# Understanding Power Factor and How it Affects ```Understanding Power
Factor and How it Affects
Presented by
Scott Peele PE
Understanding Power Factor
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Definitions
 kVA, kVAR, kW, Apparent Power vs. True Power
Calculations Measurements
Power Factor Correction
 Capacitors
System Impacts
 I2 R losses, Chapter 9 NEC
 Equipment sizing
Power Factor Charges
 Harmonic resonance
 Volt rise
What is Power Factor
Power Factor is the cosine of the
phase angle between current and
voltage.
Power Factor is the ratio of true
power to apparent power.
Understanding Alternating Current
AC
200
Voltage Level
Magnitude
150
120 Volts RMS
100
169 volts
50
0
-50
One Cycle
.01666 seconds
-100
-150
60 Hertz/second
-200
0
Duration
Time
Phase Angle
200
Voltage Level
Magnitude
150
120 Volts RMS
100
o
90
50
180
o
0
-50
One Cycle
-100
-150
360
-200
o
o
0
270
Duration
Degrees
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Resistive
Inductive
Capacitive
Or any combination
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Resistive Inductive
Inductive Capacitive
Resistive Capacitive
Resistive Inductive Capacitive
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Resistive – Incandescent Lamp
Resistance heat
Inductive – Motors – Contactor Coils –
Relays (coils)
Capacitive – Capacitors – Start Capacitors
– Run Capacitors – Power Factor
Correction Capacitors
In Phase
200
150
50
Level
Magnitude
100
0
-50
-100
-150
-200
0
Duration
Time
Lagging
200
100
Level
Magnitude
150
50
0
-50
-100
-150
-200
0
Duration
Time
200
100
Level
Magnitude
150
50
0
-50
-100
-150
-200
0
Duration
Time
What is Power
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Power is measured in Watts.
Volts X Amps X Power Factor = Watts
Watts only equals Volts X Amps when the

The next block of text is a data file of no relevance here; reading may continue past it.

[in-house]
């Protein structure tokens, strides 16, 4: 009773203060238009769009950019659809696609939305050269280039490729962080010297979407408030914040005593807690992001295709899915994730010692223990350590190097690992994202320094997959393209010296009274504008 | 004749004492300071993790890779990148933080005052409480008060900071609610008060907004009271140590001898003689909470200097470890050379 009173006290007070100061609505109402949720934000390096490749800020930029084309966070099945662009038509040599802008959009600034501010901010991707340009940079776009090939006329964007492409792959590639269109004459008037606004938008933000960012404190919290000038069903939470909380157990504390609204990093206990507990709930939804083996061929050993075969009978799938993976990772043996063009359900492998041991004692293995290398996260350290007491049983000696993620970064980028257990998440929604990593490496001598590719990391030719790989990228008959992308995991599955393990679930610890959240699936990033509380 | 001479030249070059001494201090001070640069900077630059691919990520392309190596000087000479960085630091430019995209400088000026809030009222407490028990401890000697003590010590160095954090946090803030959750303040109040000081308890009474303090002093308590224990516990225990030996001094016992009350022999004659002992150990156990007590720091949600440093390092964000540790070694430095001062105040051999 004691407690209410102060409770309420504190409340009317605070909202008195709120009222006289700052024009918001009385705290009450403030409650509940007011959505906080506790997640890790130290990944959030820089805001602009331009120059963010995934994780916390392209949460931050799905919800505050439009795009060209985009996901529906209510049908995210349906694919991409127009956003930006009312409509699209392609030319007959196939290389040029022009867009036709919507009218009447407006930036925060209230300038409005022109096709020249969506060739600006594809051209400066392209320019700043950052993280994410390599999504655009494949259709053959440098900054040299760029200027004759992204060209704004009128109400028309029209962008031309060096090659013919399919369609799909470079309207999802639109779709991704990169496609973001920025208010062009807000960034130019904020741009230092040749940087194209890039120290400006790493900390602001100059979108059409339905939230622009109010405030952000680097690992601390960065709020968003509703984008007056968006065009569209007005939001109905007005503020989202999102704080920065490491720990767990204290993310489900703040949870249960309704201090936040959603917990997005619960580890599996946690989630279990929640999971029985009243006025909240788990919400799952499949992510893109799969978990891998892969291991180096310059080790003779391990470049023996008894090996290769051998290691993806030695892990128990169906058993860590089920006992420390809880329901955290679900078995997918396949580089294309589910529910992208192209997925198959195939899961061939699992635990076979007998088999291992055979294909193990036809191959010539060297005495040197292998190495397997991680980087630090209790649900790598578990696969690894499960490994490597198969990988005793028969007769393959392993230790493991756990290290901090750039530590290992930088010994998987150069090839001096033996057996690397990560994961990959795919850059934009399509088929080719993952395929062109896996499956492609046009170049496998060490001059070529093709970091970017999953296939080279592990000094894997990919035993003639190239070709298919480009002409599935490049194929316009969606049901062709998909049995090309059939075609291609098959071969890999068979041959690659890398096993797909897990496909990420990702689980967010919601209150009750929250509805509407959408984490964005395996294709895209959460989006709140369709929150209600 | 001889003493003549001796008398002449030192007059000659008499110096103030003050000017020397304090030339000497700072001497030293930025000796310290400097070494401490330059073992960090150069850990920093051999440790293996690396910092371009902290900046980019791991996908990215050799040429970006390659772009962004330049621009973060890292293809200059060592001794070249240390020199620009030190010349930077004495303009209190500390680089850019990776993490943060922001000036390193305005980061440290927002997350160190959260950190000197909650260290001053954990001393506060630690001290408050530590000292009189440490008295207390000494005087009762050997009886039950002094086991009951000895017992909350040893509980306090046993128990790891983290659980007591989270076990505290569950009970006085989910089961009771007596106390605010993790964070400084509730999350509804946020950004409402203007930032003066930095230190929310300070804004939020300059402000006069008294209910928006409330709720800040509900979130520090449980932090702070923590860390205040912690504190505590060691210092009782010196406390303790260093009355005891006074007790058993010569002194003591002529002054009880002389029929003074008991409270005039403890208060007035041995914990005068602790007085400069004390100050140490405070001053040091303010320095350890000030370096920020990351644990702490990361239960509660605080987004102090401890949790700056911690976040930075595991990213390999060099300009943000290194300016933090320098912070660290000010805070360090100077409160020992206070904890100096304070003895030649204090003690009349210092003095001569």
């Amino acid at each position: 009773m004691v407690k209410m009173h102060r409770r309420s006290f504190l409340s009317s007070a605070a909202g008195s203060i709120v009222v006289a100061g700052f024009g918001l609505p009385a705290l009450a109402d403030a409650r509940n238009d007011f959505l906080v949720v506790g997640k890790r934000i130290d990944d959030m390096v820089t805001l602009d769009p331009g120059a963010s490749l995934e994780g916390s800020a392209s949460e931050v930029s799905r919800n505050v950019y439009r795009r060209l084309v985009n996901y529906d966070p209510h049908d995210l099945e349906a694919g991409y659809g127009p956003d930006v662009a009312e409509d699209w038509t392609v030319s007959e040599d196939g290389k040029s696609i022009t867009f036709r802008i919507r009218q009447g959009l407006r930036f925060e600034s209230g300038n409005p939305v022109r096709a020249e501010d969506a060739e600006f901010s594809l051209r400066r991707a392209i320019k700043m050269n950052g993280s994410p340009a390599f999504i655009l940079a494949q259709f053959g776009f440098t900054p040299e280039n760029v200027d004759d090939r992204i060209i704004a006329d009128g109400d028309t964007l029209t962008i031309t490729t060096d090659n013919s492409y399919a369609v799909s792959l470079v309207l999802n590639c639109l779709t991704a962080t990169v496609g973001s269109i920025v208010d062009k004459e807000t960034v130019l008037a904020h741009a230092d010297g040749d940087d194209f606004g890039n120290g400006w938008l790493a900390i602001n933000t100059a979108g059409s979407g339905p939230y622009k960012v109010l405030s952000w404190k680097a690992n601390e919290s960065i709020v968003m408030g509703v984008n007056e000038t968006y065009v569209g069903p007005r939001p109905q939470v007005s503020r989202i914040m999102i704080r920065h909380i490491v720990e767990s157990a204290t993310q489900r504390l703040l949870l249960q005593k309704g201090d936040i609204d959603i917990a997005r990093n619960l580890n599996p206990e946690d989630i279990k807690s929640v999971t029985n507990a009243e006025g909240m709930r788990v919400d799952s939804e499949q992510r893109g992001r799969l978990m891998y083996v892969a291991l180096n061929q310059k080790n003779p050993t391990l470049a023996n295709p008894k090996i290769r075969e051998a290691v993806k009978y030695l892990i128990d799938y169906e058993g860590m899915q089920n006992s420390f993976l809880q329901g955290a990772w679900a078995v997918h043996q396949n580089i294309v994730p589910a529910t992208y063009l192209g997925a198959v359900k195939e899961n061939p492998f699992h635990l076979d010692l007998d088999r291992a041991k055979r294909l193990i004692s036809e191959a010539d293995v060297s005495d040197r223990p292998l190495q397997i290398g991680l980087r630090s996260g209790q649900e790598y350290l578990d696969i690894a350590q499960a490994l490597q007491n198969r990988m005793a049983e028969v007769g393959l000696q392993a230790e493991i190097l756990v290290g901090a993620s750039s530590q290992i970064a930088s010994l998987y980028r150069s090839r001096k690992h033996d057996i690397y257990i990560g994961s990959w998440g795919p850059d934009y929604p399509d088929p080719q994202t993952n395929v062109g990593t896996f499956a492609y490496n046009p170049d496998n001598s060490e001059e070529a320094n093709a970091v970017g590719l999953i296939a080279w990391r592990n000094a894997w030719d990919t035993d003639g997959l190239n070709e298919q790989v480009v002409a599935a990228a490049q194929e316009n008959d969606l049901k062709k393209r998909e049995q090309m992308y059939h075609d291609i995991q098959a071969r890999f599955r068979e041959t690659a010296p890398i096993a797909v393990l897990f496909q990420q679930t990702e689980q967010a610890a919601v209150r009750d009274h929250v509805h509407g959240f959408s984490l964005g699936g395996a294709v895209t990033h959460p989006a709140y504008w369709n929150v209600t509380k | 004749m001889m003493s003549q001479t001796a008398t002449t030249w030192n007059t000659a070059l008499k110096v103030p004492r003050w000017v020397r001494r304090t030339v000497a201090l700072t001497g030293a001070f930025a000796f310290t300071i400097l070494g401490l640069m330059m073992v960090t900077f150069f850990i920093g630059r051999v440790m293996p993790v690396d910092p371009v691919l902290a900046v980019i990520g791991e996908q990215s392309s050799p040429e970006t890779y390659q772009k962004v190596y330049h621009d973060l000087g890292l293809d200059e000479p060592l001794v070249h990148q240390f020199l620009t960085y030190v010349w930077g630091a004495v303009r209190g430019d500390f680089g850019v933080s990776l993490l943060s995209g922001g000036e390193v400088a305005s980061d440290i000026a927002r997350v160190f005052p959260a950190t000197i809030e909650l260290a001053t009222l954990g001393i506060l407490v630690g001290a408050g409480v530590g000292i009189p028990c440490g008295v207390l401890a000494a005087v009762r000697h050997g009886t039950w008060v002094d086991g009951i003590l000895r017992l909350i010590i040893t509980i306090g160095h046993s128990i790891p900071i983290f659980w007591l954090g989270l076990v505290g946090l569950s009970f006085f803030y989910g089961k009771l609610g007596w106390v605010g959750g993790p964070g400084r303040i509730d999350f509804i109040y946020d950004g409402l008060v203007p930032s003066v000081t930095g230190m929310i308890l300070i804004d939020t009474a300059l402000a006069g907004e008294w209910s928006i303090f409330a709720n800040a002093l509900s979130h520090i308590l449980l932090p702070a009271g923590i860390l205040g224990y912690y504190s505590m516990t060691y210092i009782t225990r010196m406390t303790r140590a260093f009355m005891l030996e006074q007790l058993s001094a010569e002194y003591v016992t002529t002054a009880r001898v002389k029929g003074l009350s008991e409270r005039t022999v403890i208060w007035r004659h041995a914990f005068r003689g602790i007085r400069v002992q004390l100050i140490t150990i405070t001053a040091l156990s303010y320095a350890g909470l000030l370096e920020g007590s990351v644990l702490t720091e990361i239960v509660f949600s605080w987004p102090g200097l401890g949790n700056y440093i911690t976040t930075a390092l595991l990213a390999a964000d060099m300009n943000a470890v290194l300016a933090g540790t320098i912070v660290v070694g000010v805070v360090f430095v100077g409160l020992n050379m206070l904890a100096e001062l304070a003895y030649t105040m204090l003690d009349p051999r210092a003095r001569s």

Power Factor is 1 or unity.
Most of the time the Power Factor is less
than 1.
Power = Watts : True Power
Volts X Amps = VA : Apparent Power
θ
A= Side Opposite
Understanding Right Triangles
Right Angle 900
Power Triangle
True power
Power Factor =
Hypotenuse
θ
Power Factor = Cos
A= Side Opposite
θ
=θ
Cos
Apparent power
True power
θ
B= Side
Power
Apparent power
Power
Side Opposite
A= Reactive
Power Factor =
Right Angle 900
Watts, KW, Power
VAR, kVAR Reactance
θ
B= True Power
A= Reactive Power
Understanding Power Triangle
Inductive
Motors
X
θ
R
Resistance
Inductive
Reactance
Graphical representation of resistance,
reactance, and impedance
Graphical representation of resistance,
reactance, and impedance
Resistance
θ
X
Capacitors
Capacitive
Reactance
R
Imaginary
Inductive
Motors
θ
kVAR
Reactance
Imaginary
Real - WATTS – kW (KWH over Time)
Cosine of θ
POWER FACTOR
Capacitive
Capacitors
True Power
10 HP 460 Volt 4 Pole Motor
Transformer
Conductor
Power
Factor
VA
Amps
Watts
VAR
Amps
Reactive
Amps
Resistive
125%
0.82
13203
16.6
10883
7476
9.4
13.7
115%
0.81
12240
15.4
9972
7099
8.9
12.5
100%
0.79
10830
13.6
8592
6593
8.3
10.8
75%
0.73
8771
11.1
6397
6002
7.5
8.0
50%
0.61
7105
8.9
4323
5639
7.1
5.4
25%
0.40
5886
7.4
2331
5405
6.8
2.9
0.17
5399
6.8
911
5322
6.7
1.1
Motor
10 HP Energy Flow
Transformer
θ
Power Factor = .79
VAR = 6593
A= Reactive Power
Conductor
B= True Power
Measured Amps = 13.6
Watts =8592
Reactive Amps = 8.3
Resistive Amps = 10.8
Motor
Transformer
Conductor
VA =8595
Watts =8592
VAR = 1
Measured Amps = 10.8
θ
B= True Power
VAR = 6593
A= Reactive Power
Measured Amps = 8.3
Measured Amps = 13.6